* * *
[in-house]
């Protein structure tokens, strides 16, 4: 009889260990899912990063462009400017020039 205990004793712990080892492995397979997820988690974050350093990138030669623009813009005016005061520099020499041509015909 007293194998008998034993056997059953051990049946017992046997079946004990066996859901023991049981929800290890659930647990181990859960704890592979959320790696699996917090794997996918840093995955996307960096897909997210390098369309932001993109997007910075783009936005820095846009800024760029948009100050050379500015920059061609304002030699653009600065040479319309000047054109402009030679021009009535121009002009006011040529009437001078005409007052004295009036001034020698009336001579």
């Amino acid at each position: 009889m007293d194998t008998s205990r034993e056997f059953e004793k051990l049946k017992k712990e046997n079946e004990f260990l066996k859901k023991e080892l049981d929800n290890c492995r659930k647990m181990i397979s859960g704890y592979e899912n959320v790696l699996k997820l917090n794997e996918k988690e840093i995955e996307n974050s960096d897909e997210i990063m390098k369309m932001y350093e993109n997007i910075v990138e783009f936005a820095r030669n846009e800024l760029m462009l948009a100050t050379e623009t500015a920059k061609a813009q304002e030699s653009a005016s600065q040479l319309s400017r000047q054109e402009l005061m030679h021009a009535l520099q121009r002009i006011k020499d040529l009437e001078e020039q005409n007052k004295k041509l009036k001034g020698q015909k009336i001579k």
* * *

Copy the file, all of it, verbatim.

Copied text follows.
[in-house]
């Protein structure tokens, strides 16, 4: 009889260990899912990063462009400017020039 205990004793712990080892492995397979997820988690974050350093990138030669623009813009005016005061520099020499041509015909 007293194998008998034993056997059953051990049946017992046997079946004990066996859901023991049981929800290890659930647990181990859960704890592979959320790696699996917090794997996918840093995955996307960096897909997210390098369309932001993109997007910075783009936005820095846009800024760029948009100050050379500015920059061609304002030699653009600065040479319309000047054109402009030679021009009535121009002009006011040529009437001078005409007052004295009036001034020698009336001579």
């Amino acid at each position: 009889m007293d194998t008998s205990r034993e056997f059953e004793k051990l049946k017992k712990e046997n079946e004990f260990l066996k859901k023991e080892l049981d929800n290890c492995r659930k647990m181990i397979s859960g704890y592979e899912n959320v790696l699996k997820l917090n794997e996918k988690e840093i995955e996307n974050s960096d897909e997210i990063m390098k369309m932001y350093e993109n997007i910075v990138e783009f936005a820095r030669n846009e800024l760029m462009l948009a100050t050379e623009t500015a920059k061609a813009q304002e030699s653009a005016s600065q040479l319309s400017r000047q054109e402009l005061m030679h021009a009535l520099q121009r002009i006011k020499d040529l009437e001078e020039q005409n007052k004295k041509l009036k001034g020698q015909k009336i001579k």